I am not Women’s Studies because Delilah Smith and the SAGE Center work hard to bring exciting and eye-opening programming to our campus that reaches out to the wider student body. Events like the DragFabulous Show, Women’s History Month, and sending students to the Young Feminist Leadership Conference in Washington, D.C. last week all help to build a feminist community on campus.
I am not Women’s Studies because our students are. Active student organizations like AWARE and ALSO show other students that patriarchy is not dead, that we are not in a ‘post-feminist’ age, that gender and sexuality and identity are still important and powerful concepts to be analyzed, interrogated, and questioned.
I am not Women’s Studies because the President’s Commissions on the Status of Women and on Diversity are doing great work on highlighting important issues relating to women faculty, staff, and students, on campus. It is they who graciously hold this ceremony and who recognize those who strive to further the cause of women’s issues and identity on campus.
My work these past few years has been about showing myself and those around me that Women’s Studies is much bigger than an individual. It is the Women’s Studies Council. It is the SAGE Center. It is AWARE and ALSO. It is the President’s Commissions on the Status of Women and on Diversity. It is our administration. It is our staff. It is our students. It is our community.
Say it with me: I am not Women’s Studies. Plymouth State University is Women’s Studies.
Here are three scenes:
Scene 1: Teaching Ntozake’ Shange’s play for colored girls who have considered suicide. The WebCT Discussion Board has taken off. One student has used the “n” word. Other students have replied with “a” words to describe the n-word user. And by “n” word, I mean “nigger,” and by “a” words, I mean “asshole,” “ass-brain,” and the understated, just plain “ass.” The n-word user is thirty years older than the a-word users, and is pretty surprised by the whole thing. After all, Shange herself uses the n-word all over her play, so why is it ok for her just because she’s black, but not ok for him just because he’s white?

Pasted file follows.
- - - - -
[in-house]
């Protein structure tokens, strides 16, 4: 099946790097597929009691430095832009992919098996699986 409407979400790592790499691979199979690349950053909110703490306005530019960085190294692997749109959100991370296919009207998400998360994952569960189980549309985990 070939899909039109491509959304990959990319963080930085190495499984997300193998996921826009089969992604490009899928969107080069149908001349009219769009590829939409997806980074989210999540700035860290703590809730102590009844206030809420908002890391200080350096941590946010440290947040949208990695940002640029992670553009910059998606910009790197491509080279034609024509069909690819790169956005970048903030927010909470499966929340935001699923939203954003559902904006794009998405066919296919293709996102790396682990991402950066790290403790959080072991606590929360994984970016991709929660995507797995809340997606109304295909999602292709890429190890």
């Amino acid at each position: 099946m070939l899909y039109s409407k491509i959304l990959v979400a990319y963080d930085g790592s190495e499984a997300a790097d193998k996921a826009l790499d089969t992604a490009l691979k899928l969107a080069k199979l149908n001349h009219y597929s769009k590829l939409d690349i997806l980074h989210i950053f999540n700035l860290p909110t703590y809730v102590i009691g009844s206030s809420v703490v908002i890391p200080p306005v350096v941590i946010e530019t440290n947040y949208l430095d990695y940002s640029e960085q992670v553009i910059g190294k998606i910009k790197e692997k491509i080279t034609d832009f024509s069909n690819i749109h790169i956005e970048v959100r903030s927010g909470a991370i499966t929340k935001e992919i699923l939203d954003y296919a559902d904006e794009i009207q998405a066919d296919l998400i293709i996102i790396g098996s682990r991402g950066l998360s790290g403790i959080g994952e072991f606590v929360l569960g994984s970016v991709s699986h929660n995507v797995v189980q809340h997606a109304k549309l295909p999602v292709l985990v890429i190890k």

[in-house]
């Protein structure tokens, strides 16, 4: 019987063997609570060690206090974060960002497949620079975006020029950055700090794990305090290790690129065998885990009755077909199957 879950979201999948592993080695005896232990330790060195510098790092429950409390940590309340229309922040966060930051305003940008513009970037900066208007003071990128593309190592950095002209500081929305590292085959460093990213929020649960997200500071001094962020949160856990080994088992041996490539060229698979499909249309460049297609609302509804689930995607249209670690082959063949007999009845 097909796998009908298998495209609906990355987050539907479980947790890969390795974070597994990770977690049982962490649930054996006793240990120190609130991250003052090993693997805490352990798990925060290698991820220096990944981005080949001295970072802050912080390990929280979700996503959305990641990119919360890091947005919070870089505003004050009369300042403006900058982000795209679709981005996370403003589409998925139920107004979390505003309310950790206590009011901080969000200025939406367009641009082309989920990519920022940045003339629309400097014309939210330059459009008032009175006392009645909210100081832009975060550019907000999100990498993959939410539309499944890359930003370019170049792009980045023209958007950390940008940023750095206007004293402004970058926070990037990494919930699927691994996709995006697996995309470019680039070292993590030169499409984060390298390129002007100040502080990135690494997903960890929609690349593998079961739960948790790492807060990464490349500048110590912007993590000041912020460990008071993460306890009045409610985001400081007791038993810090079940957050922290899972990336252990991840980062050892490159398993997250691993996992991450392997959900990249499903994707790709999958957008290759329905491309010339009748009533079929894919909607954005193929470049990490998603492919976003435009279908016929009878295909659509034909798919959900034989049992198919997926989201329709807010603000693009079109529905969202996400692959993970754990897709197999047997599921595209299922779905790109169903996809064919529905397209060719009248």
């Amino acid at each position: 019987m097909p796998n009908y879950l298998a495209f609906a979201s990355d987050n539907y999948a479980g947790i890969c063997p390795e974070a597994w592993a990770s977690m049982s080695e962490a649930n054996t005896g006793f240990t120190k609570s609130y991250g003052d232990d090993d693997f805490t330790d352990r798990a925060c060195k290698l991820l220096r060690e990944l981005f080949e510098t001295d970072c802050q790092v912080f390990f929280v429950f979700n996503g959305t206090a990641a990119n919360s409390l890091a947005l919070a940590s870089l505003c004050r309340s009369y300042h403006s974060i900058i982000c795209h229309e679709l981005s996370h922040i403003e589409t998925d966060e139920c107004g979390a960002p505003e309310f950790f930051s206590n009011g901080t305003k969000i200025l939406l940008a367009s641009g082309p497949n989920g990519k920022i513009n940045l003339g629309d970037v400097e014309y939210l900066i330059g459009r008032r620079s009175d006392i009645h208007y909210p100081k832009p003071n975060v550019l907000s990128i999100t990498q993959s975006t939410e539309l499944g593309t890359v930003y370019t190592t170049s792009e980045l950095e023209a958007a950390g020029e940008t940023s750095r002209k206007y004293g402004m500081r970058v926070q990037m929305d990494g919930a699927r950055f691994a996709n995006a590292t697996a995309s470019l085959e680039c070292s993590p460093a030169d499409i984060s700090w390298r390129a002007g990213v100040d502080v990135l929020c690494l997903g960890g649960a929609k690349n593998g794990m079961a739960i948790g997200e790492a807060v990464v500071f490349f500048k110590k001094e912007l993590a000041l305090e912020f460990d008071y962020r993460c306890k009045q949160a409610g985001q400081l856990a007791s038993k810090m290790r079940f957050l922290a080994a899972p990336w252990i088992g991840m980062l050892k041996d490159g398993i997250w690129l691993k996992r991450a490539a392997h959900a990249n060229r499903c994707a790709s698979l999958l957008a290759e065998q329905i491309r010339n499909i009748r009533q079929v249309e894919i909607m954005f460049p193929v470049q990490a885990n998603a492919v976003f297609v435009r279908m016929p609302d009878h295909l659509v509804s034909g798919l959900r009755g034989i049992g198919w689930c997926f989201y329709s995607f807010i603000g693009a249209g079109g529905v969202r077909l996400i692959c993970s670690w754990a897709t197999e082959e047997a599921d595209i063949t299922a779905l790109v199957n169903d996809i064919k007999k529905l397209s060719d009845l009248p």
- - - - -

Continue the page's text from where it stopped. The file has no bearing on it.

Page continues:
Scene 2: Teaching Queer Theory in a Literary Criticism class. Student approaches me after class and asks me when we’re going to do the unit on Christian Theory. Accuses me of bias. Tells me her mother is going to issue a formal complaint to the dean.
Scene 3: Last week. Teaching “Identity and Difference in American Lit,” and showing transgender rock musical film Hedwig and the Angry Inch. Hedwig has just received his botched sex change operation, and is now singing about it. Lyrics include, “I have a Barbie-doll crotch, a one-inch mound of flesh where my penis used to be where my vagina never was.” I think it’s funny, and I smile serenely as I half-watch the movie for the ninth time. Student walks out of room with backpack in the middle of class. I follow. He says he is nauseous. I think he means he has the flu. He means Hedwig makes him nauseous. He won’t watch the rest of the film, and doesn’t care what that means to his grade.
It’s really fun and exciting business to teach courses about sex, gender, and identity. Except when it’s not that fun at all. A lot of times I wonder what the hell I am doing. I mean, I know these texts inside and out, and I know how to help students develop their analytical thinking skills. But am I supposed to be doing something else here?
In Scene 1, War of the N’s and A’s: am I supposed to tell the one student that the n-word isn’t allowed in class? Am I supposed to tell the others that the a-word isn’t allowed? Should I let them duke it out, and live with the consequences of using the language they choose? How peaceful must a classroom be, and how safe? Clearly that room had become tense and even a little hostile. But that seemed ok to me. But you don’t see a lot of teaching manuals called, How To Increase Hostility in Your Classroom.